[CB, Ch. 4, § 32-33] We stated and proved the triangle inequality for contour integrals, which we write in the form $$ \Abs{\oint_\Gamma f(z)\,dz} \le \oint_\Gamma \Abs{f(z)} \cdot \Abs{dz}. $$ From this we proved the so-called M-L inequality $$ \Abs{\oint_\Gamma f(z)\,dz} \le M \cdot L, $$ where $M = \sup_{z \in \Gamma}\Abs{f(z)}$ and $L$ is the length of the curve $\Gamma$. Then we did several examples of contour integrals. We also proved that if $f(z) = F^\prime(z)$ on the curve $\Gamma$ (which goes from point $a$ to point $b$) then $$ \oint_\Gamma f(z) dz = F(b)-F(a). $$ If $\Gamma$ is a closed curve then this integral is 0. This also means that the integral depends only on the endpoints of $\Gamma$ in this case, not on the actual shape of $\Gamma$ itself. /p>
[CB, Ch. 4, § 34-35] Today we finished the proof of the Theorem in [CB, Ch. 4, § 34]. More specifically, we proved that if a function $f$, defined and continuous everywhere in a domain $D \subseteq \CC$ has the property that its integrals do not depend on the path but only on the endpoints then there exists an analytic function $F:D\to\CC$ for which $F^\prime = f$ everywhere in $D$.
Then we revisited Green's formula from Calculus: $$ \iint_\Omega Q_x - P_y \,dx dy = \int_{\partial\Omega} Pdx+Qdy, $$ where $\Omega \subseteq \RR^d$ is a region in the plane and $\partial\Omega$ is its boundary curve, positively oriented, and $P, Q$ are two real functions defined in an open neighborhood of $\Omega$ and having continuous first derivatives. Then we used Green's formula to prove Cauchy's formula theorem for analytic functions: if a function $f$ is analytic in the interior of a simple closed curve $\Gamma$ then $$ \oint_\Gamma f(z)\,dz = 0. $$ To be precise, our proof uses some extra assumptions: that $f$ has continuous derivatives and that it is defined and analytic in an open neighborhood of $\Omega$. The proof without these assumptions can be found in [CB, Ch. 4, § 36-37] but we are not going to go through it. It is a very nice proof and I encourage you, or those of you who like mathematics very much, to read it and understand it. We are going to use Cauchy's theorem as stated here from now on.
We also saw an example of how using Green's formula can help us find a formula for the area of a polygon in the plane of which we know the coordinates of its vertices. You can read about it in my problem blog here. You can also find a continuation of this technique (nothing to do with complex variables) here. (Sorry, Greek only.)
[CB, Ch. 4, § 36-39] Today we applied Cauchy's theorem to the evaluation of contour integrals. We did several examples, some from Problem Set 9 and some from the midterm exam of last year. We saw how to change the contour without changing the integral in several cases, depending on where our function is analytic.
Problems: Try to do the midterm exam from last year. With what you know you can do all problems except 5 and 6. This midterm will contain more stuff from what we did before coming to Cauchy's theorem. ( / )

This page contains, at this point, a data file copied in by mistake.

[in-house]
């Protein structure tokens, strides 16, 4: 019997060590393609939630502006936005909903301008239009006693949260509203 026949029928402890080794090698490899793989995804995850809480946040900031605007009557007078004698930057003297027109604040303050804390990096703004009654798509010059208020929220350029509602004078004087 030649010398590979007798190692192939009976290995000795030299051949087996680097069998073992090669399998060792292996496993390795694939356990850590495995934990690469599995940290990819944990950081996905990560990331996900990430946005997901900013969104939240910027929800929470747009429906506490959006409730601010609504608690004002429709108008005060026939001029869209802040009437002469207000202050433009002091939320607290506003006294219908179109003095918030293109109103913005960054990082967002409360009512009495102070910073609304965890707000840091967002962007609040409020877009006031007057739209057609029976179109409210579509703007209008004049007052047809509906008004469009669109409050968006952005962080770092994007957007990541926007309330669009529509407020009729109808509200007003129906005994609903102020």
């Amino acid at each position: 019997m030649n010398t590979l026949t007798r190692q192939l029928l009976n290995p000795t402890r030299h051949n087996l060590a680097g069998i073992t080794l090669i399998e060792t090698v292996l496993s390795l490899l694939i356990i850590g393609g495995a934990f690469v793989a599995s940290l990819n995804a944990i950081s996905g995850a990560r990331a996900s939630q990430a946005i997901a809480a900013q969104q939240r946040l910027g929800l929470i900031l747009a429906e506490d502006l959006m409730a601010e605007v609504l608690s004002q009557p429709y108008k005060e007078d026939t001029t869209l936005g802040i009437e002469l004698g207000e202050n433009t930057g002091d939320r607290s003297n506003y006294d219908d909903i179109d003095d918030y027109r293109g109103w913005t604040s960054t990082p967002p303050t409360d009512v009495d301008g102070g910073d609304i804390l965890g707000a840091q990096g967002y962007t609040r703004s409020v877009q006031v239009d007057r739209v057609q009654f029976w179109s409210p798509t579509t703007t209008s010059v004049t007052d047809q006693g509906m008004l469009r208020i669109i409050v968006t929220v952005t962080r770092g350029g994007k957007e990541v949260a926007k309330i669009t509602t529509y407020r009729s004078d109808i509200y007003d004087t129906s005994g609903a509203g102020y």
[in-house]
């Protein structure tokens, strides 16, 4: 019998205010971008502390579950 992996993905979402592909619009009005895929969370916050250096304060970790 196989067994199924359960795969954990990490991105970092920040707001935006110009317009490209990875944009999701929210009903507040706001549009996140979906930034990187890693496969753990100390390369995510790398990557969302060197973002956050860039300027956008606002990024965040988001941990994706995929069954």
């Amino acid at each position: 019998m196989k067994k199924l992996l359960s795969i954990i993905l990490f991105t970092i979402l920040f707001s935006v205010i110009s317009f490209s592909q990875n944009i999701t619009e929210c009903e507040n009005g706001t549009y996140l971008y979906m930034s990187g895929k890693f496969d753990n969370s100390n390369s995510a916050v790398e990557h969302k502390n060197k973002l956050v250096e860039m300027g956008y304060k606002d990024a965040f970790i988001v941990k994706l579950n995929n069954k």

[CB, Ch. 4, § 40-41] We proved Cauchy's formulas for the derivatives of an analytic function: $$ f^{(n)}(z) = \frac{n!}{2\pi i}\oint_C \frac{f(w) dw}{(w-z)^{n+1}}, $$ where $C$ is a simple closed curve with $z$ in its interior and with $f$ being analytic on $C$ and inside $C$. This implies that every analytic function has derivatives of all orders. We also proved Morera's theorem: if $f$ is such that its contour integrals on closed curves are all 0 then $f$ is analytic.
Please come to my office hours on Monday if you have questions regarding some problems.
[CB, Ch. 4, § 42] We proved the Maximum Modulus Priciple for analytic functions: if $f$ is analytic at $z$ then $\Abs{f}$ cannot attain a local maximum at $z$. In other words, if $\Abs{f(z)}$ is $\ge \Abs{f(w)}$ for all $w$ in an open neighborhood of $z$ then $f$ is constant in that neighborhood.
[CB, Ch. 4, § 43] We proved Liouville's theorem (and some variations of it) and we used it to prove the Fundamental Theorem of Algebra, which says that every polynomial with complex coefficients has a root in $\CC$. This implies that every polynomial of degree $n$ can be written in the form $$ p(z) = a(z-\rho_1)\cdots(z-\rho_n), $$ where $a$ is the top degree coefficient of the polynomial and the $\rho_j$ are its $n$ roots (not necessarily distinct). If the polynomial has real coefficients then its non-real roots come in complex conjugate pairs. This implies that every polynomial with real coefficients can be written as a product of real linear or quadratic factors.
[CB, Ch. 5, § 44] Today we mostly remembered material that we have learned in our (real) Analysis courses regarding the convergence of series of numbers and of functions. We proved that absolute convergence implies convergence of a series of functions. We remembered the difference between pointwise and uniform convergence (in a domain) of a sequence or a series of functions. We proved that uniform limits of analytic functions are also analytic, using uniform convergence and Morera's theorem. We also saw that if $f_n \to f$ uniformly then $f_n'(z) \to f'(z)$.
[CB, Ch. 5, § 45-46] We went over Problem Set 11 today. Then we proved Taylor's theorem (in § 45). Please read the examples given in § 46 before doing the homework.
[CB, Ch. 5, § 47-48] During the first hours we went over several examples of how to compute a Taylor series of a given function (as well as to find its radius of convergence). During the next hour we proved that a function which is analytic in an annulus $$ R_1 \lt \Abs{z-z_0} \lt R_2, $$ has an expansion in a Laurent series of the form $$ \sum_{n=-\infty}^\infty a_n (z-z_0)^n. $$ Please read the examples given in § 48 before doing the homework.
[CB, Ch. 5, § 48] Today we did several examples of finding the Laurent series for some functions in all the relevant annuli.